New York’s Billionaires’ Row is living up to its name.

More houses were bought for north of $25 million on Manhattan’s 57th Street in the last five years than on any other road in the world, according to a study published on Tuesday by broker Knight Frank. The corridor of skyscrapers south of Central Park edged Mount Nicholson Road in Hong Kong’s Peak district on the number of so-called ultra-prime home sales, though its average sale price of $38.5 million was far exceeded by the Hong Kong street’s $81.8 million.

New York has seen a glut of super-luxury developments in the past five years as developers take advantage of leaps in engineering that have allowed pencil-thin towers to be constructed on modest plots. Streets with high numbers of new luxury developments topped the rankings globally as the world’s wealthiest flocked to projects with the most modern facilities and designs, Knight Frank global head of research Liam Bailey said.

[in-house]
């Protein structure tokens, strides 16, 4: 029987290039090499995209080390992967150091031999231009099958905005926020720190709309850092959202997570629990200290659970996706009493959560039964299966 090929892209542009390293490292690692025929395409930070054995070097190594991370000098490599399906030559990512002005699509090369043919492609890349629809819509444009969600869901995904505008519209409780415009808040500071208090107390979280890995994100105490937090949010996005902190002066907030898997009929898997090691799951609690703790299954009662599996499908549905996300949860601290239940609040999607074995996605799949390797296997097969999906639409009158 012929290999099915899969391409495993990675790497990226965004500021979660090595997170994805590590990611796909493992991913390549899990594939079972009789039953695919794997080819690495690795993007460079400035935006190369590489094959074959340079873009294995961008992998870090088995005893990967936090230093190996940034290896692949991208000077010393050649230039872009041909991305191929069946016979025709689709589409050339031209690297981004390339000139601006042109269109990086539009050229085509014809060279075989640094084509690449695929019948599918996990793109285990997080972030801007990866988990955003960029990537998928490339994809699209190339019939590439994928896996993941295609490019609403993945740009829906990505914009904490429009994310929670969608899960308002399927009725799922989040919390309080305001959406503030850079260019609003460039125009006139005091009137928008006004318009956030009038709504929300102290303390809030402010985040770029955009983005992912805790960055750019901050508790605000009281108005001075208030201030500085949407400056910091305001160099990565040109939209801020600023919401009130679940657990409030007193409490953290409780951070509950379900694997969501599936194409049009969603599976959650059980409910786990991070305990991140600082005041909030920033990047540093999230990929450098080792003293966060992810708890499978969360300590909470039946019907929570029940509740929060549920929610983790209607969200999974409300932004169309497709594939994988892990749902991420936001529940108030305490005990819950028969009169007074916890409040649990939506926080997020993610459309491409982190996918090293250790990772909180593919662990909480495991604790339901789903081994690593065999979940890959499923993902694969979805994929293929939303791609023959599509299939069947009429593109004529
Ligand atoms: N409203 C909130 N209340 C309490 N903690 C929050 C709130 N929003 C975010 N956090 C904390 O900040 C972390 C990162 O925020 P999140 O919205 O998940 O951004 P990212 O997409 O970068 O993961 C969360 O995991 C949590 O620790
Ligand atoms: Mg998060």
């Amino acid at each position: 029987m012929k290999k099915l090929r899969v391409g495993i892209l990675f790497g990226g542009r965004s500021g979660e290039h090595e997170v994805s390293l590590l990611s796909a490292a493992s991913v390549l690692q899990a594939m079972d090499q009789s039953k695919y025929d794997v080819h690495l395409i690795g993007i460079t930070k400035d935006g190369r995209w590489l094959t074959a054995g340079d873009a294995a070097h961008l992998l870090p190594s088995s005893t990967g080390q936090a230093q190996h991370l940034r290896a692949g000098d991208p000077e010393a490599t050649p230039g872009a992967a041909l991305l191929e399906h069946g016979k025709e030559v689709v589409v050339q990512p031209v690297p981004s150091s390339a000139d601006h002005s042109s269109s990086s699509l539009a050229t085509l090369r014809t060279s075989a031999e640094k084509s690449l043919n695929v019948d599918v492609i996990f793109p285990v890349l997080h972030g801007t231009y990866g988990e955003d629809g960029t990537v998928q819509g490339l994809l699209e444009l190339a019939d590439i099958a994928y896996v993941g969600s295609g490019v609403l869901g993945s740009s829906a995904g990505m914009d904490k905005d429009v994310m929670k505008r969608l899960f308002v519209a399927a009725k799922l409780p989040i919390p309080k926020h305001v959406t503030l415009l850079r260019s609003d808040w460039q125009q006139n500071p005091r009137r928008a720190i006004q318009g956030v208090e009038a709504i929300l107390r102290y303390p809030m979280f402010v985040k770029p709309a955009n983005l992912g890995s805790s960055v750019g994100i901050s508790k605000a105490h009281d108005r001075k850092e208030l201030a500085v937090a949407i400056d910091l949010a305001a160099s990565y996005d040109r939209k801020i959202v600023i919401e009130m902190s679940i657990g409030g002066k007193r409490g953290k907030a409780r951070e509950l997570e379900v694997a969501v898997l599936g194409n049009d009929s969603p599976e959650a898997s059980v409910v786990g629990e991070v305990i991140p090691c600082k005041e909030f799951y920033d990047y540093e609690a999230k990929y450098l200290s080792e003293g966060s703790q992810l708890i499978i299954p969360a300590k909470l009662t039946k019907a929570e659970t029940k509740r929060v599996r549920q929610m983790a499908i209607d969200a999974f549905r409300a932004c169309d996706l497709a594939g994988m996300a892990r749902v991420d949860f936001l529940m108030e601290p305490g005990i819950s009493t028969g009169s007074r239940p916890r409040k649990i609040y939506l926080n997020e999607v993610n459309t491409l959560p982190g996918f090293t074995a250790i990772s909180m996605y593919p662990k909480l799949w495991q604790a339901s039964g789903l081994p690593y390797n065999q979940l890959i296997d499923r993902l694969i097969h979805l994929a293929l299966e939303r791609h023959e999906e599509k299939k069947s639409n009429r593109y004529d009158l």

Still, the wave of new development is taking its toll on prices. New York developers are increasingly turning to an array of concessions to lure buyers for the backlog of high-priced inventory that’s built up in recent years. It’s a similar story in London, where tax hikes and political uncertainty have left the top-end market mired in the longest slump in decades.

This article was provided by Bloomberg News.